The Turks & Caicos Islands are two islands in the North Atlantic Ocean, southeast of the Bahamas. The islands were part of the United Kingdom’s Jamaican colony until 1959, when they assumed the title of a separate crown colony. Although independence was agreed upon for 1982, the policy was reversed and the islands are presently a British overseas territory.
Turks & Caicos is arid compared with other Caribbean destinations; the island receives less than 50 inches of rainfall annually and generally lacks the lush landscape found across other Caribbean nations. Still, the islands are consistently favored by sunshine and cooling breezes, and the beaches rank with the Caribbean’s best. The Turks & Caicos’ primary appeal is its status as a mostly undiscovered and not overly developed tourism destination.
Providenciales is the main tourism city although not the capital (which is Grand Turk). It features a handful of attractions including the Provo Golf Club, the island’s only 18-hole championship course, site of the 1999 and 2009 Caribbean Amateur Golf Championships. There are also various operators offering dive tours at reefs across the island. Travelers can also rent a boat for a full- or half-day, or enjoy virtually every form of water sports, from parasailing to sail boarding. Picnics on exclusive private beaches can be arranged and there are multiple spots for snorkeling amongst the island’s exotic fish and coral. The Turks & Caicos has one of the world’s longest coral reefs, making it a premier dive destination.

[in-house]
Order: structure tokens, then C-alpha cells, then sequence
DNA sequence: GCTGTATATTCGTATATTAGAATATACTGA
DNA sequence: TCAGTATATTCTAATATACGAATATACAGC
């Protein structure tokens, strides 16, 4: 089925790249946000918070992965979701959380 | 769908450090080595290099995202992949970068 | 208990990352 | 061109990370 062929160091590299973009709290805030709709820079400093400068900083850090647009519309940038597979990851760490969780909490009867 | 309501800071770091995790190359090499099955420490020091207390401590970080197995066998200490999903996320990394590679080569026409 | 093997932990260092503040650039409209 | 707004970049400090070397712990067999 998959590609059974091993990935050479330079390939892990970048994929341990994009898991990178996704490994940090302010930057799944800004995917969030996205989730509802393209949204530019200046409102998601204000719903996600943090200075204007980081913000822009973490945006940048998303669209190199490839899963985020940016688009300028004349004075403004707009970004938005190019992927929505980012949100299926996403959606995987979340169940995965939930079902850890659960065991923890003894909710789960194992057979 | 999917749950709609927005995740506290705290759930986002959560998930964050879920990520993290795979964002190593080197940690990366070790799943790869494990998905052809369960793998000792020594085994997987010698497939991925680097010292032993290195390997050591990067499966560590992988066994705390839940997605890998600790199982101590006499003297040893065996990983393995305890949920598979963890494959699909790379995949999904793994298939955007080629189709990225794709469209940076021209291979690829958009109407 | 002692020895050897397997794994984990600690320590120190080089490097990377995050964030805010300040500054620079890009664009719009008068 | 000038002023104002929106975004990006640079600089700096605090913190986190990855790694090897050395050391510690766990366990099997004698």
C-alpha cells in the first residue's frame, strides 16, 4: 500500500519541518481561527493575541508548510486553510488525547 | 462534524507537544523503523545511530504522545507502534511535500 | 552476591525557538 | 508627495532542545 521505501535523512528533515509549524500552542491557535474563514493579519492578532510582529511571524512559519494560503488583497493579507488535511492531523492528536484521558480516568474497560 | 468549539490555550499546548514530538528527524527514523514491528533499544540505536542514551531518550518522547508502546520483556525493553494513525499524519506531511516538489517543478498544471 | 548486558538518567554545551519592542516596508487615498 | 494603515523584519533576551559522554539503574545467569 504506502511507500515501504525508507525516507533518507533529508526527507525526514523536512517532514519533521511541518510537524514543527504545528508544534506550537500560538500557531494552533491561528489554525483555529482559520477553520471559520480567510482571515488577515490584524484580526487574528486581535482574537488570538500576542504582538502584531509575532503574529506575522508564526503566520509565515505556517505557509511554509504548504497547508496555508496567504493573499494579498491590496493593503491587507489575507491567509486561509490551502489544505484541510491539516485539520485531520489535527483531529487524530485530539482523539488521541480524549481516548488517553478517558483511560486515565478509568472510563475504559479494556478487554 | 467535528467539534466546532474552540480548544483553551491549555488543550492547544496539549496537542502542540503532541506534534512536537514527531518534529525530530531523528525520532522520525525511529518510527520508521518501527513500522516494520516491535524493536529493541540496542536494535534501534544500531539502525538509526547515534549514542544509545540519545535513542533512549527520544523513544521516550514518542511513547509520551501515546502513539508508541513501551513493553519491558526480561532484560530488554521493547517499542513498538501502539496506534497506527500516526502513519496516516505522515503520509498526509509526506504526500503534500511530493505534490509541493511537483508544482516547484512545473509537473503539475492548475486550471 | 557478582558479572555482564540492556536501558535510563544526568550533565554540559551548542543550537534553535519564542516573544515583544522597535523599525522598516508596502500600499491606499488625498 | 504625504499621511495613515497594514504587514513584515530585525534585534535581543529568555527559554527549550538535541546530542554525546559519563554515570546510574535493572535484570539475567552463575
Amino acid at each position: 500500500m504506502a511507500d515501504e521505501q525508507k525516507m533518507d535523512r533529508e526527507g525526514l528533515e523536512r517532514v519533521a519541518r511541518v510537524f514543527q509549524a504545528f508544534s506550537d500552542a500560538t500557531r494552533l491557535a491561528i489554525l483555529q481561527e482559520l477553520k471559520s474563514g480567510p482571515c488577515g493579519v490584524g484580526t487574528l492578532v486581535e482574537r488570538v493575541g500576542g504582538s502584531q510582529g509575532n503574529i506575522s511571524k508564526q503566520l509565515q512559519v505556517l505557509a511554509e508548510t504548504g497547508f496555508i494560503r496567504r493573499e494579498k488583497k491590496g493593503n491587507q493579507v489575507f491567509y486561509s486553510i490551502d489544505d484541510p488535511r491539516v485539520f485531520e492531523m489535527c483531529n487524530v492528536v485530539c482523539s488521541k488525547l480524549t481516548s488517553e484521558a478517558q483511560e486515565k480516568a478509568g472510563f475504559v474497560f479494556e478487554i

Horseback riding and kite boarding are other available activities; visitors can take in the Caicos Conch Farm to learn about the life cycle of the conch, an unofficial island symbol. Fishing excursions are also available. The Turk & Caicos has an upscale beachside dining scene, with a wide variety of restaurants including the popular Hemingway’s at the Sands at Grace Bay hotel. Grand Turk attractions include a historic lighthouse, which features a keeper’s residence and a kerosene storage building, all built of local limestone blocks. For generations, the lighthouse served as mariners’ sole beacon to avoid the treacherous northeast reef, which extends eastward far out to sea and was responsible for multiple shipwrecks.
Cruise ships call at the Carnival Cruise Line’s beachfront terminal in Grand Turk, which represents the islands’ closest link to mass tourism. Located toward the south end of the island, the terminal complex features a tourism village with shops and restaurants, an oversized pool where guests can rent private cabanas, and an 800-foot-long beach. Jimmy Buffet’s Margaritaville is one of the popular eateries featured found here.
The main airport, in Providenciales, is small and at times struggles to keep pace with the recent wave of tourist arrivals. Travelers should arrange for a shuttle or taxi to meet them after landing. Upon departing, travelers should arrive at the airport approximately three to four hours before their fight time, especially on Saturdays, when lines can extend out of the airport doors.